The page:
Show me ’til I see.
That was how Nana responded when we ran in to show her something. I’m sure it was partly a function of her ageing eyesight. Even more, it expressed her patience and her generous nature: she wanted us to slow down, and share the story of what we brought (a worm, a shell, a book). She also wanted time to give attention and really see what we were excited about.
This is what inspires my photography: Slow down. Pay attention. Be generous. Be grateful.
(Okay, this is what inspires my life.)
My first camera was a high school graduation present: a Minolta X-700 with a 50mm kit lens and, later, a UV filter. And for the next 20 years, I took 1000s of photos with that camera — portraits, landscapes, macros, and more. I tested the limits of a 50mm as a walk-around lens. (I am slowly scanning those negatives to digital backup.)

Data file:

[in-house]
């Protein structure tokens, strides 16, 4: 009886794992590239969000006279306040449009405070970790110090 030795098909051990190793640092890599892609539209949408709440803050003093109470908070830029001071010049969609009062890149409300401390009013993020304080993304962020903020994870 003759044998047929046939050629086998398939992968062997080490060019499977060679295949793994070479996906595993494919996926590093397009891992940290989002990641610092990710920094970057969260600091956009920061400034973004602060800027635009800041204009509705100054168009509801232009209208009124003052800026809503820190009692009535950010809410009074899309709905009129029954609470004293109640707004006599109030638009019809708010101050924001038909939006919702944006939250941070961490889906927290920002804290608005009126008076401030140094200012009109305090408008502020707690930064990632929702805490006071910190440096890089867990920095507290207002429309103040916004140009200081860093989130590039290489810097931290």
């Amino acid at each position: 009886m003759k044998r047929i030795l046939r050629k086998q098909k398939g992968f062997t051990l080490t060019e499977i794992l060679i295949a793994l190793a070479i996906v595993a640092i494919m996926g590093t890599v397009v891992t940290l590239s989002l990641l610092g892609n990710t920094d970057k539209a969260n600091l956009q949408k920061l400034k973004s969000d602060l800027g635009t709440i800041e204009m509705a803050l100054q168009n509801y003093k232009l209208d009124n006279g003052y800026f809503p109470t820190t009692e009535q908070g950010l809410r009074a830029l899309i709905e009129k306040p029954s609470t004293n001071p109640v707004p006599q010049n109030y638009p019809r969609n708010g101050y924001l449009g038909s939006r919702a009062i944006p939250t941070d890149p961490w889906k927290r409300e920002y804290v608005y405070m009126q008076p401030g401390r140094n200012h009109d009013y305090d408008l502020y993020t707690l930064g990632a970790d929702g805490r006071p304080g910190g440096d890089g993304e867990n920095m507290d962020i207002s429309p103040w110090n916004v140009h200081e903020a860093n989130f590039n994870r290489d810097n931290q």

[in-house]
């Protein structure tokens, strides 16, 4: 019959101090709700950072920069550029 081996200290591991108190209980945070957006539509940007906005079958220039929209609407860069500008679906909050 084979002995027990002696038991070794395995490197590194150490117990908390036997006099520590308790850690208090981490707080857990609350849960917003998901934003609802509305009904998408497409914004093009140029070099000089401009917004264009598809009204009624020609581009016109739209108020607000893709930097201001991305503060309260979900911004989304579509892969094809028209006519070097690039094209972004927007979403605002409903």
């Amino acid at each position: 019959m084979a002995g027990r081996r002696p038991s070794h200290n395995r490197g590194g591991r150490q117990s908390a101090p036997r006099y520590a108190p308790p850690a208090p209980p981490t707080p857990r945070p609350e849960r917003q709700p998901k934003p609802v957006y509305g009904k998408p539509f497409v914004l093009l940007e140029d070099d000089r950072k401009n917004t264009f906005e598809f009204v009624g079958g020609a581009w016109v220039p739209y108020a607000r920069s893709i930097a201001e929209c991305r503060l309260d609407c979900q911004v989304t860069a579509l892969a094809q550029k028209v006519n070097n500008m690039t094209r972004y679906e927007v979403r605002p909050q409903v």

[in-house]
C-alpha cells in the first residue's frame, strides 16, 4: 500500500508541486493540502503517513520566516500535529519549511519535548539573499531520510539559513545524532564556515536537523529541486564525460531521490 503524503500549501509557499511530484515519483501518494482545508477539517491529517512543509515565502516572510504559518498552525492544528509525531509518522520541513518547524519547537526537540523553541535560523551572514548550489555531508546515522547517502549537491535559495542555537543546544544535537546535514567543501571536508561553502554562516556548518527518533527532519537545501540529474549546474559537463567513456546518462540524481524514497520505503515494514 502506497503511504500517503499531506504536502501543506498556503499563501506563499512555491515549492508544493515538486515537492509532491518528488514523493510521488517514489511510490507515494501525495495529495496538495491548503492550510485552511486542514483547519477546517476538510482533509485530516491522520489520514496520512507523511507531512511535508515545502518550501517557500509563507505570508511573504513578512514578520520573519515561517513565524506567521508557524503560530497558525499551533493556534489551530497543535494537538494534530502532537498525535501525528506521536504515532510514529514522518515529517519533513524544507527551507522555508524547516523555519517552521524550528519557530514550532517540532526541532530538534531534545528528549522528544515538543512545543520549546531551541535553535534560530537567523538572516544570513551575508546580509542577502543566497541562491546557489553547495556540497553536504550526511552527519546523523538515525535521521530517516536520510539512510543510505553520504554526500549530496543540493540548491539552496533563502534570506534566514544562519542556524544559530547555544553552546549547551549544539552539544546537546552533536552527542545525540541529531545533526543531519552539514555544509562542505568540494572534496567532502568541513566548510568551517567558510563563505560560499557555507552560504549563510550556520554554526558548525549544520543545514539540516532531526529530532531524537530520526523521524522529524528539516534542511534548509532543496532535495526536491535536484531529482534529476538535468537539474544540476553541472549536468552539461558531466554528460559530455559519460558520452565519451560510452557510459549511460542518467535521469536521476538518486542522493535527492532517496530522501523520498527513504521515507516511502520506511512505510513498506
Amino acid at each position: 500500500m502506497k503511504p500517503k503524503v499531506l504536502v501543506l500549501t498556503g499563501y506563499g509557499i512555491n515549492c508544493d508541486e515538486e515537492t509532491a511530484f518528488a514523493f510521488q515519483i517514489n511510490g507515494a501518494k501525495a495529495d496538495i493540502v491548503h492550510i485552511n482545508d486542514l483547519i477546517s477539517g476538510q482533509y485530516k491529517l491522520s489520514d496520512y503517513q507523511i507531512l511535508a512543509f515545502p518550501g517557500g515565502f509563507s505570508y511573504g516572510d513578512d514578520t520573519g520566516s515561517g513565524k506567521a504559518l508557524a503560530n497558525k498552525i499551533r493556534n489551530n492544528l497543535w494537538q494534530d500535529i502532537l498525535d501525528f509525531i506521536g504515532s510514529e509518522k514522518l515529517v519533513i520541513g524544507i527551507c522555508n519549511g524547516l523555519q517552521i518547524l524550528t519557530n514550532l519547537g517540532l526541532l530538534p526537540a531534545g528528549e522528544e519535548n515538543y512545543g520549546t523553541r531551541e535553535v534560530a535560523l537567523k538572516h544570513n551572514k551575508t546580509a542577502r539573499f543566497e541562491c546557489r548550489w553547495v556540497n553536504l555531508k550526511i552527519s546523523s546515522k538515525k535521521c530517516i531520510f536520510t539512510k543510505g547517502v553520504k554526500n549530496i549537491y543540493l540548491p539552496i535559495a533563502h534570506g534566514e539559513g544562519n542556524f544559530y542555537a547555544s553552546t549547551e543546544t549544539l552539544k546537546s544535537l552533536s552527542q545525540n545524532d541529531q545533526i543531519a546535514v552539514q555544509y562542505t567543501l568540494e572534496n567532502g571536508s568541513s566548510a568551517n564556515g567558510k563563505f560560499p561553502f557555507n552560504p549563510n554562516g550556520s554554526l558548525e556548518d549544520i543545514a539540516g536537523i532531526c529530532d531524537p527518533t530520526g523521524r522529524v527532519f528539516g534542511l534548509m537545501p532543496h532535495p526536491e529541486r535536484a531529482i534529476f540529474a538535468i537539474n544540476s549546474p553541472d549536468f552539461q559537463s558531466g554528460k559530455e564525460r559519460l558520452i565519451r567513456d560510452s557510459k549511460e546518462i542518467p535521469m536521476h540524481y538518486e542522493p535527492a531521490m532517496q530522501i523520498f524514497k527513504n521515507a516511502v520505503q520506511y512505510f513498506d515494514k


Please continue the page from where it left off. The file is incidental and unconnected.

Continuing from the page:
I learned from everything I did — trial and error — but it didn’t occur to me to expand my set of tools, to buy a book or take a course. I wasn’t being arrogant — I just didn’t take my own work seriously enough to do that.
When I first met Ed, we shared conversations about travel and an interest in photography. He pointed me to his website, and as I opened pages, I came to know him better through his pictures, through his eye on the world. This was a revelation.
Now, I’ve learned so much more from seeing others’ work, especially his.
In 2003, Ed gave me my first digital camera, and after a brief time of parallel systems, I embraced the new. The easy ability to take countless photos can — and does — result in a lot of crappy pictures. But it also raises the statistical likelihood of getting a great one, and I experience a freedom to experiment with digital that I didn’t allow myself with film.
A good telephoto lens followed, then a zoom with premium optics, some filters thrown in — am I becoming a gear nerd?
(If you have to ask…)
When we were asked to photograph a wedding in 2008, we each decided it was time to upgrade. Technology had changed a lot in five years, and I knew more about what tools I wanted and how to use them. The lens collection continues to grow, with the addition of two exquisite primes.
Still, the camera matters a lot less than the sensitivity of the person holding it. I’m still learning and always will be.